Angela Kerins, chief executive at the charity Rehab, receives a remuneration package worth $370,000 a year according to a statement finally issued by the body on Monday evening.
Her salary is $70,000 more than the Prime Minister’s and $130,000 more than the next highest paid charity sector CEO.
After weeks of public outcry at Kerins’ refusal to outline her earnings, the charity went public after a board meeting at its Sandymount facility in Dublin.
Currently involved in a legal dispute with the Irish government over funding, Rehab defended the wages paid to Kerins whose basic salary is just shy of $330,000 a year.
In a statement issued by the charity, Rehab chairman Brian Kerr said: “We share a common desire to make quality and relevant services available to people who need them and we are conscious of recent calls for the salary of the chief executive to be published again.
“The board was reluctant to publish these details previously for three main reasons.
“Firstly Rehab continuously competes for business at home and abroad with a range of private companies which do not have to disclose such information.
“Secondly, we wanted to receive up to date advice from our legal and remuneration advisors and thirdly we are also acutely conscious of our duty to all of our employees under privacy law and the Data Protection Acts 1998 and 2003.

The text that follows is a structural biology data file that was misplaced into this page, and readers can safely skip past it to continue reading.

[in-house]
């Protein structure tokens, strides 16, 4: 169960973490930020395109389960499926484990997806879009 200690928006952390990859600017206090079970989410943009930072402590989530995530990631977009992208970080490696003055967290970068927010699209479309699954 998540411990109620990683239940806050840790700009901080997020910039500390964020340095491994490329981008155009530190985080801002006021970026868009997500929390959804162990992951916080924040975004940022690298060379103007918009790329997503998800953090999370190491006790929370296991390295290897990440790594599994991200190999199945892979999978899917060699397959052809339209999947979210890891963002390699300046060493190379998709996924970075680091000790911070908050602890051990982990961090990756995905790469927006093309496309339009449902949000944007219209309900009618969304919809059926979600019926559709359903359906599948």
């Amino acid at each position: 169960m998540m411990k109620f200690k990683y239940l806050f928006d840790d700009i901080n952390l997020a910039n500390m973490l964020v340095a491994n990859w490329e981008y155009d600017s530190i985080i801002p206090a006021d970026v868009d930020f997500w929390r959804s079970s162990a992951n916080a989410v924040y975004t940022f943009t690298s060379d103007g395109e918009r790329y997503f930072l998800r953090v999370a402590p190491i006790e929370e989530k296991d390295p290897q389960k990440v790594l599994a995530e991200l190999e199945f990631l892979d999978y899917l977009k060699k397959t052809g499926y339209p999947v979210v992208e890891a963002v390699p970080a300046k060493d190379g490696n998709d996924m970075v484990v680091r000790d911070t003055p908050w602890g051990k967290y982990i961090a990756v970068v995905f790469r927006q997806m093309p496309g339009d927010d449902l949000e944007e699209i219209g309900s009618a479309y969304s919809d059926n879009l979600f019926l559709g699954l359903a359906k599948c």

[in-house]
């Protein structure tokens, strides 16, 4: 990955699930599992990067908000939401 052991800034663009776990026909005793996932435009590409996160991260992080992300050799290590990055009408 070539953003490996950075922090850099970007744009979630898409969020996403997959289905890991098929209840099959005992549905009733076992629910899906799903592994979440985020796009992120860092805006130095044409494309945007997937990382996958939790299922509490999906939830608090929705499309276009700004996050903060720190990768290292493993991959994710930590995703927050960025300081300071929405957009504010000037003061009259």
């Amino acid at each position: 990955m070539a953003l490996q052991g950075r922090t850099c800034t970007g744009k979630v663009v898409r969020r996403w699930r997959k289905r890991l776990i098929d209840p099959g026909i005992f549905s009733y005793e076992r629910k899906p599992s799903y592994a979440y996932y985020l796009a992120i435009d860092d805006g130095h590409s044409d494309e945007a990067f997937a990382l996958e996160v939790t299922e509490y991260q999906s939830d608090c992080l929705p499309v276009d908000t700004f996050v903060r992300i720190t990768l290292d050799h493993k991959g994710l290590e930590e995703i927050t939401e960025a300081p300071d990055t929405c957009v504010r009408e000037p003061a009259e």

“Our chief executive Mrs Kerins has waived her rights to confidentiality and encouraged the publication of this information.”
The Irish Independent reports that the statement said Mrs Kerins’ salary is currently €240,000 ($328,000) per annum. It also said she had voluntarily waived all bonus entitlements for the last four years.
Kerins also enjoys a defined contribution pension scheme with Rehab contributing 6 per cent of salary to this scheme but she does not receive additional fees for sitting on various subsidiary boards.
The charity confirmed she has the use of a company car for which she pays ‘benefit in kind’ tax but is not in receipt of private health insurance as part of her package.
The statement said: “The rate of pay for the Rehab Group chief executive is significantly below the market median.”
Rehab has also told the Irish Times that it will declare the ‘total remuneration’ of other top managers in its 2015 accounts, which won’t be published until 2016.
But an Irish government watchdog is to press for the information more speedily.
Public Accounts Committee chairman John McGuinness, a Fianna Fáil deputy, told the Irish Times: “That’s something we would want as part of our hearing, the extent of the salaries. 2016 is too late for us. We’ll be looking for this in the next few weeks.”
Rehab received more than $112million in State payments from the Irish government last year and is in conflict with Minister for Justice Alan Shatter over the Government’s decision to scrap a public support scheme for charity lotteries.
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